That situation I found myself in, unexpectedly, made me wonder if his mother understood that her son was indeed capable of causing injury to one of his teachers which had previously led to her son's expulsion from public school. I will say that I sure did see, and understand, the teacher's side of things that day (she had claimed injury to her eyes, and head when he struck her in class), after experiencing her son's extraordinary strength firsthand. His mother had told me previously that she doubted her son had hurt his teacher as significantly as the teacher claimed.

I feel for all students with autism, and I think that if our children were uniformly spoken to like human beings at critical moments rather than like subhuman beings (something many of us have witnessed), less actions of violence would probably ever manifest. At the same time, I also feel for and can empathize with those whose job it is to teach our children with autism in school. Sometimes bad things can and do happen to good teachers who have done nothing wrong and nothing to provoke violence from a student.


Having a 19 YO child; 280 lb and almost 6' tall, I know that people consider him to be a big young man. He is verbal and high functioning autistic. A person who is not of his size is going to see him as a big, big guy. My son doesn't know violence but if he raises his voice and/or slams my car door, people who don't know him might think he is either violent or has a bad temper. Confusing.
A police officer will react in a way that he or she is trained to when encountering an outlaw.
I wonder how much training do police officers receive to deal with individuals with disabilities. I personally believe it is very little, 10% or less. I hope I'm wrong and the percent is higher than that.
In moments of crisis, what's in the mind of any law enforcement officer in a very critical situation is to avoid harm done to himself/herself, the people around the area of crisis and the individual. Sometimes things turn out differently and in the end, the individual with disabilities ends up the be the one with all the harm done.
We may state our opinions about incidents like this but, we have to think that there are people who still don't know much about autism or other neurological disorders, needless to say, if we, as a community, know how to handle those individuals unless we live with one of our own.

Margaret Jaeger, grandma Peg

I, too, fear...that kids with regressive Autism aren't viewed any differently than any other person who becomes violent in a school, any school. People trained in restraint training, I'd hope they also receive schooling in the psychology of the developmentally disabled..I'd think it was a requirement myself. To that end, as my grandchild got older and taller, I bought the books and any papers I had, on the behavior of law enforcers and encounters of d.d. people with the law, by Dennis Debaught and gave to a local detective I knew with the expressed desire he'd see that..he read them and that they got to the head authority for considering training all officers in the recognition and handling of the d.d. Person. I don't now recall but hope I also remembered to give the papers written by 'Bill'... Davis, I think is his last name, the ex fireman who has a son with Autism. Hoping these two groups would engage in exchange of info and maybe joint classes, I don't know if they did follow thru or not. But I suggest all concerned people do the same in their area. Maybe then those assigned to be restrainers in schools could also, be Required to attend said classes.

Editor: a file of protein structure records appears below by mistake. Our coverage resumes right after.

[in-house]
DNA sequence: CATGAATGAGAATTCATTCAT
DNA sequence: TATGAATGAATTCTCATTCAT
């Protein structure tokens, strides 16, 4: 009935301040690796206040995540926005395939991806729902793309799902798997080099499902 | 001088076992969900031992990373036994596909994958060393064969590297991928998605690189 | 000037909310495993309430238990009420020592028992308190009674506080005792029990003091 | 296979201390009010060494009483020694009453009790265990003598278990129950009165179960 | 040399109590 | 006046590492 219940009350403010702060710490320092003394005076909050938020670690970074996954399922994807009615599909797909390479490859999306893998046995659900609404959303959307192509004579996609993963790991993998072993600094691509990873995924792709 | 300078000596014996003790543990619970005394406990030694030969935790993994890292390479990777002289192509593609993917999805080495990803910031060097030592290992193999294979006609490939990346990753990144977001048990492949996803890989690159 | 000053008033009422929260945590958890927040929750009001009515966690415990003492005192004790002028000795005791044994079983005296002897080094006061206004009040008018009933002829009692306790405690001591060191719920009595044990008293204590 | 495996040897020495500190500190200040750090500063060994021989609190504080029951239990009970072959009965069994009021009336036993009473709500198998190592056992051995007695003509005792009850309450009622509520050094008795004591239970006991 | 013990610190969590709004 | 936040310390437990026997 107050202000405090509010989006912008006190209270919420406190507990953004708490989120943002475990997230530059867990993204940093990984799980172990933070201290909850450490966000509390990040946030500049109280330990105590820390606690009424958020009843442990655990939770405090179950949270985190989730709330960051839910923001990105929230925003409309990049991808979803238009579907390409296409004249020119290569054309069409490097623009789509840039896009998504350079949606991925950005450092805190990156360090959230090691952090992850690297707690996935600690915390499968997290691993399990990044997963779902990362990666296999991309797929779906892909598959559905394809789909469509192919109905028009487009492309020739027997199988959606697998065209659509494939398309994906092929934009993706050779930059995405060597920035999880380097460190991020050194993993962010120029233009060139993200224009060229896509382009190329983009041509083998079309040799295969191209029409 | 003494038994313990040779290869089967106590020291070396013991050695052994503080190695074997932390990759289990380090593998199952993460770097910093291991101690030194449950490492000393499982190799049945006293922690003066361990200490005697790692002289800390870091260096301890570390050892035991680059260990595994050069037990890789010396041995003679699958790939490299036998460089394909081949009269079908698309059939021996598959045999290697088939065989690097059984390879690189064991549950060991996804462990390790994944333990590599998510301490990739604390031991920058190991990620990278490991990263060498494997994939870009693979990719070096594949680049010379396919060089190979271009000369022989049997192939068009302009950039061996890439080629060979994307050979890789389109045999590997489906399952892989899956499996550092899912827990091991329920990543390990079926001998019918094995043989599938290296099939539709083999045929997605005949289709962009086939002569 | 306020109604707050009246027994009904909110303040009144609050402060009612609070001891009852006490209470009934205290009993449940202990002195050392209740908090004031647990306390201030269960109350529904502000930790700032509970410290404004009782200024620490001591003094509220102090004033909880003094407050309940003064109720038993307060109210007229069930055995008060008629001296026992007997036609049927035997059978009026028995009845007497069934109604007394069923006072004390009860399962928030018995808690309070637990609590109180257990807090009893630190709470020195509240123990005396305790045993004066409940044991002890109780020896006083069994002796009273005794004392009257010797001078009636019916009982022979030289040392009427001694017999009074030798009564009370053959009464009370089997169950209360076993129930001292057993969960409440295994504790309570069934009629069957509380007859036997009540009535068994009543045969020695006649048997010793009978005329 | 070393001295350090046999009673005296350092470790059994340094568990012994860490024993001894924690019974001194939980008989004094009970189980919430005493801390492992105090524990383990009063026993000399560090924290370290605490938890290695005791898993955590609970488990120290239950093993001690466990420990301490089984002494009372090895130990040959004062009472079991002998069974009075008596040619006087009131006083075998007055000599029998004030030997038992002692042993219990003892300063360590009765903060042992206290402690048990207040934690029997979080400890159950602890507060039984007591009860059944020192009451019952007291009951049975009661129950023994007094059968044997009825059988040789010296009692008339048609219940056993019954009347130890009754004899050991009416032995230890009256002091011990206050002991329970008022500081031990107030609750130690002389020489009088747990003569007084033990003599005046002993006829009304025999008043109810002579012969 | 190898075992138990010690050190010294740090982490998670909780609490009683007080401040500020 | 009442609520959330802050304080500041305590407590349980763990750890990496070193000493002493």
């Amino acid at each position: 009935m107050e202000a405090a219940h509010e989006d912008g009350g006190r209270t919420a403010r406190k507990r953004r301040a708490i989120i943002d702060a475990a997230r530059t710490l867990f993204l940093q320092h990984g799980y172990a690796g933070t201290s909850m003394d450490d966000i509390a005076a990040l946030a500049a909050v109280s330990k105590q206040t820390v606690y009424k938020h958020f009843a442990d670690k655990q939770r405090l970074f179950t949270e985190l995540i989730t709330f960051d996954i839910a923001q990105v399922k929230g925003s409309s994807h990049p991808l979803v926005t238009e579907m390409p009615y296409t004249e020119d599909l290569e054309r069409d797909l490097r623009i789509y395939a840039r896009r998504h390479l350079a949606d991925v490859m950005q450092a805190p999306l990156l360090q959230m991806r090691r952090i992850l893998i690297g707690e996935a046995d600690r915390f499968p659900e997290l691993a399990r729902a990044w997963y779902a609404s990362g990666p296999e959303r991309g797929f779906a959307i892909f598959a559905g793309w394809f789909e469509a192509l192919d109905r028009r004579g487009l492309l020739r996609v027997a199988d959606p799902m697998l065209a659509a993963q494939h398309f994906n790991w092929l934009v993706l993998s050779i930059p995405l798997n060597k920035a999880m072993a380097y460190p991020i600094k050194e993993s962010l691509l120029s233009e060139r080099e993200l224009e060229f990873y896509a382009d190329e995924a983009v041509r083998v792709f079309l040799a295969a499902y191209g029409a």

Bob Moffitt,
yes, I agree all the facts are needed; what happened, what the "aggression" looked like, and what precipitated it, and why the child died ( may he rest in peace.) A terrible tragedy for his family.
Richard Gamble;
yes, life has a lot of gray, and it might take a lot of people to figure out the answers. The parents are probably the best people to talk to about how to calm their child down. What works? Does it take music? Being left alone? Who does the child respond best to at school? Can the parents come in if the child is starting to be upset?What are the signs that things are starting to escalate, and how do you stop it before a full fledged meltdown? Are certain sounds or situations extremely painful for the person? And if they can communicate, find out from the person themselves what best calms them down. Getting it all worked out before hand makes life a lot easier.